It will bring a whole new aspect to the arguments over distractions at the wheel.
      • People whizzing around thoughtlessly on twowheeled machines with more distracting machines attached to their faces, paying little attention to each other,

        We are borg. We just don't know it yet.
    • This will be fairly useful in warehouse situations. Maybe on an assembly line: you can work on your task, and if computer assistance is needed, just flip the screen down and look up a part number or whatever. These still aren't the best for long-term computing sessions.

      One of the professors here at Georgia Tech, Thad Starner, has been making (and selling, to a limited degree) something like this for years. Glad to see it hit the consumer market.
  • by Skirwan (244615) <skerwin@ma[ ]om ['c.c' in gap]> on Tuesday February 12, 2002 @06:54PM (#2996832) Homepage
    Q: Wow, can you imagine a beowulf cluster of these?!

    A: Yes I can, it's called a Borg Collective.

    --
    Damn the Emperor!
  • by Anonymous Coward
    Think about it; are you going to walk around the with this high-tech eyepatch on? And do you really need to be viewing /. in full color while away from your computer? I just can't see any practicality in these type of devices.

    Sure, they look cool, but I won't be buying one anytime soon. Besides, I would probably have to stop paying rent just to afford it anyway... I'd be kicked out of my apartment, but at least I can browse the interet with a headset!
  • Color depth (Score:2, Interesting)

    by suso (153703)
    Full color.Color depth is 18 bits, 260,000 colors

    WTF? 18 bits?
  • This product will fail for the same reason all the other "web appliance" products have failed. The necessary data infrastructure isn't there. Previous products, like the Audry, didn't fail because their display technology wasn't cool enough. They failed because there's still no way for the average non-geek consumer to connect such a device to the Internet.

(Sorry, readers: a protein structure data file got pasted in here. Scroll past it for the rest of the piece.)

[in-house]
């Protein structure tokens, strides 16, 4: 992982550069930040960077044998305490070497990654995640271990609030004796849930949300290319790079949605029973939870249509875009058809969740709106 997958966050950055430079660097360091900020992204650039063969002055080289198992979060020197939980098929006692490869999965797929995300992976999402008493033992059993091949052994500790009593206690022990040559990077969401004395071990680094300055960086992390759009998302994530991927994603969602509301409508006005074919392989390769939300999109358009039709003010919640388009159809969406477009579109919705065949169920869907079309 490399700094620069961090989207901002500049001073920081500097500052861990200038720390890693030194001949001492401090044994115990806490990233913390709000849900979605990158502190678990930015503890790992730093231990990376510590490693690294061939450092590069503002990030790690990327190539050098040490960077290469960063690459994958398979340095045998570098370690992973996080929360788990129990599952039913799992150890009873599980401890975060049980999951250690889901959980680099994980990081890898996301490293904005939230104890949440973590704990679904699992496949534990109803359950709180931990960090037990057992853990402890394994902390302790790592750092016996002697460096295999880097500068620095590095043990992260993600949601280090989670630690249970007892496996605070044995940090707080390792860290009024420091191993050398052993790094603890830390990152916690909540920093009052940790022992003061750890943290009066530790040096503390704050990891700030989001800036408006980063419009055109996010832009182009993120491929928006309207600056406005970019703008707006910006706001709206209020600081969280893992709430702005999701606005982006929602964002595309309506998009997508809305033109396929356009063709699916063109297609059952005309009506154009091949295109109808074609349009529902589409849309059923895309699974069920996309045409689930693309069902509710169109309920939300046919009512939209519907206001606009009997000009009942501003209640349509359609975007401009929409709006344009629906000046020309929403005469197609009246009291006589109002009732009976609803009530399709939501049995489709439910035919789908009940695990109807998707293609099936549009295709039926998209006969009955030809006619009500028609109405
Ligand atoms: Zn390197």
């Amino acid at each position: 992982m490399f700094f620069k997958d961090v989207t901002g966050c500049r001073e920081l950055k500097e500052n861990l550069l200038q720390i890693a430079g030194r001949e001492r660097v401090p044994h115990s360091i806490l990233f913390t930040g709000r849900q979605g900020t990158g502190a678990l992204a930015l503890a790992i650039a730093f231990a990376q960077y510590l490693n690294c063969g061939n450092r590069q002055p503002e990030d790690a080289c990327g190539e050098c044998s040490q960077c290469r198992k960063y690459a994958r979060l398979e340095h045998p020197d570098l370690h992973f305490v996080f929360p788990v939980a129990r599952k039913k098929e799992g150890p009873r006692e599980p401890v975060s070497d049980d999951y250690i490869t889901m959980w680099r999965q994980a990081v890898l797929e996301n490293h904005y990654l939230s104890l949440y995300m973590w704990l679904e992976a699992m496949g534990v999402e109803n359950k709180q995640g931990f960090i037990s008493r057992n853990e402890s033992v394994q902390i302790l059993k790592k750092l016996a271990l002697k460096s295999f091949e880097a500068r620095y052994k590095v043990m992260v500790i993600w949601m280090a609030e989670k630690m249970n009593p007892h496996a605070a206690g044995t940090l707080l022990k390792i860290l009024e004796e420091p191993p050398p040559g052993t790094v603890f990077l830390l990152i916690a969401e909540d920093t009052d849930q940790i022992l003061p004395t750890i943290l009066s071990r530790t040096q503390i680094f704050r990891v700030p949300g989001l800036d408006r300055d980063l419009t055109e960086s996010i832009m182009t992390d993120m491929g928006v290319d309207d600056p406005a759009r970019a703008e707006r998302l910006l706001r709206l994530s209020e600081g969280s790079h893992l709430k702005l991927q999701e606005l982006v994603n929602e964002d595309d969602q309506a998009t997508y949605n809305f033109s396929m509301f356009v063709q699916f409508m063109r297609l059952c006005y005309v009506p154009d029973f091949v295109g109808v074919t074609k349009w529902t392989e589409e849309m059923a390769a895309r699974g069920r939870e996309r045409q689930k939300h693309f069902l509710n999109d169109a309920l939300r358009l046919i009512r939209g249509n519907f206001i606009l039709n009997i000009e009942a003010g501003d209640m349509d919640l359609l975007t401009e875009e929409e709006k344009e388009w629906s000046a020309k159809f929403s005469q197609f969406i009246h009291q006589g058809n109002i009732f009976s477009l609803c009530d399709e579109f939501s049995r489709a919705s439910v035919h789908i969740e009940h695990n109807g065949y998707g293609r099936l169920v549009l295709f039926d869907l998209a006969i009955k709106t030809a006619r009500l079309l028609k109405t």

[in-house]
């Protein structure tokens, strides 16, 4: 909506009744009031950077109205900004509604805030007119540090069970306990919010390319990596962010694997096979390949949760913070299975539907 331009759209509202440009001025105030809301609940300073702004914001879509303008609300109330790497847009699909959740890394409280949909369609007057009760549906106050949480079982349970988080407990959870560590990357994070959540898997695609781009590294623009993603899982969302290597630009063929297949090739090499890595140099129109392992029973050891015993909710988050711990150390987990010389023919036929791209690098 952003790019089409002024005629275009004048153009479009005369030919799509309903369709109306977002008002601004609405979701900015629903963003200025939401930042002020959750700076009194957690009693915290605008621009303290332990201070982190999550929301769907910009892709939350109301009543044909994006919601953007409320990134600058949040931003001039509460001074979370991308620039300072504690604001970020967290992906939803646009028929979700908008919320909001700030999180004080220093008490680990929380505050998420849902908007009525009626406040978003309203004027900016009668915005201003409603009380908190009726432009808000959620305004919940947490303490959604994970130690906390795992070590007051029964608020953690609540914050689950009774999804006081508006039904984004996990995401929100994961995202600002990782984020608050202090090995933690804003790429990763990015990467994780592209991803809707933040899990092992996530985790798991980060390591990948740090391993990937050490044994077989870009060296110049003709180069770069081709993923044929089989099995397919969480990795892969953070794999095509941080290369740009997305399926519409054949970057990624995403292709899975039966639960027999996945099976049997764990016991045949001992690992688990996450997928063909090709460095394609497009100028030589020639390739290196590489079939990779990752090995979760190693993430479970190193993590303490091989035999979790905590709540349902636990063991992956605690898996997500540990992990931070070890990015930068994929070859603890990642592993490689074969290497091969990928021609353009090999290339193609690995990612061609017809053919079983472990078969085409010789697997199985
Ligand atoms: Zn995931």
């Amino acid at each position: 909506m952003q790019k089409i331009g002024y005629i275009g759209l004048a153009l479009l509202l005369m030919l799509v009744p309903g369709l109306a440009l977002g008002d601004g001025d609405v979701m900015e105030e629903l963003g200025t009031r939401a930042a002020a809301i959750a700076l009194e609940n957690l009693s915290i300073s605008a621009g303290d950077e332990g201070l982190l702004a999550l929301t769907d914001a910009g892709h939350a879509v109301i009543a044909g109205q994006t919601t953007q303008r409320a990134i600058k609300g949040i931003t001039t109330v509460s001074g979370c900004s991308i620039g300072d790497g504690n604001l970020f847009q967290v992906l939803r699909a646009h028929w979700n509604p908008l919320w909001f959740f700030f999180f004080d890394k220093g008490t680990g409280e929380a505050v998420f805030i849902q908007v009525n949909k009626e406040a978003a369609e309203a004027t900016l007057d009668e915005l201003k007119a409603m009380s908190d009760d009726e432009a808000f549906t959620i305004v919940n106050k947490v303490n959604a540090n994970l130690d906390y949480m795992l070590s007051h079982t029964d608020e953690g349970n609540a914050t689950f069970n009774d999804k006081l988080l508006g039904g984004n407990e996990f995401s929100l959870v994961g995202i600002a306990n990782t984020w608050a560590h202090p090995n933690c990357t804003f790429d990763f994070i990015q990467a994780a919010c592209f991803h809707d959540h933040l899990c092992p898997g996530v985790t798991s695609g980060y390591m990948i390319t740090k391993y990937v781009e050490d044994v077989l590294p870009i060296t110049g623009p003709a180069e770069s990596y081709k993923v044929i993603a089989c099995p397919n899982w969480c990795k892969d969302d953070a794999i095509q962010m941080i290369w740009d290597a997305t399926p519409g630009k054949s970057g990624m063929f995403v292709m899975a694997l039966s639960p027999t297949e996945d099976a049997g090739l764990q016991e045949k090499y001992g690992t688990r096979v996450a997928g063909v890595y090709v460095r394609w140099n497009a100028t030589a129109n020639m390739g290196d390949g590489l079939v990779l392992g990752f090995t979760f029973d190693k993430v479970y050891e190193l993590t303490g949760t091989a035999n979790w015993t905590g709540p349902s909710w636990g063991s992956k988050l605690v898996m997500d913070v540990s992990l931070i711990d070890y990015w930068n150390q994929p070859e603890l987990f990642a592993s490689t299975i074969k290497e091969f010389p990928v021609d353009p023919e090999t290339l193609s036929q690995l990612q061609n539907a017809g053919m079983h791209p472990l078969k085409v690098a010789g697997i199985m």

Someday (hopefully in my lifetime!) high-speed access will be pervasive, affordable, and not require constant hand-holding when used by ordinary people. When that happens, the IAs will come thick and fast. Until then, they're just another way to fritter away VC cash.

  • Gargoyles (Score:2, Interesting)

    by lostboy2 (194153)
    Countdown to Snow Crash [brown.edu]!

    Right now this is Just Another Geeky Toy, but it doesn't seem like it's that far of a leap from the numerous PDAs that people love to carry around.

    Personally, I'm waiting for x-ray goggles! ;-)

    -- D
  • by Anonymous Coward
    now the excuse can go from:

    "Sorry officer, I didn't see that other car, i was too busy shaving and drinking my coffee..."
    to...
    "Sorry officer, I didn't see that other car, i was too busy checking my e-mail and reading the latest stories on slashdot...."
  • Let's see. It has a "head mount AND a pointing device".

    Must be the newest cadillac...

    http://hitachi-magic-wand.com

    Don't forget your G-Spotter Attachment Accessory!

  • by Anonymous Coward
    The device puts a one inch box directly in front of your nose and expects you to read text from it? Can you imagine the number of people who are going to end up cross-eyed?

    "Sure, my carpal tunnel syndrome is gone, but I broke my right arm when I tripped over a desk in the office."
    • by Anonymous Coward
      Moreover, you don't have to be an ergonomic engineering genius to figure out that the design they have is not going to stay where you put it. Even one ounce eyeglasses need to have nose braces to keep them from falling off. Besides that, without semi-transparency (like MVis), the device just blinds you -- fine for a desk but it can't help mobility any. (Ever tried working on an old style microscope for several hours?)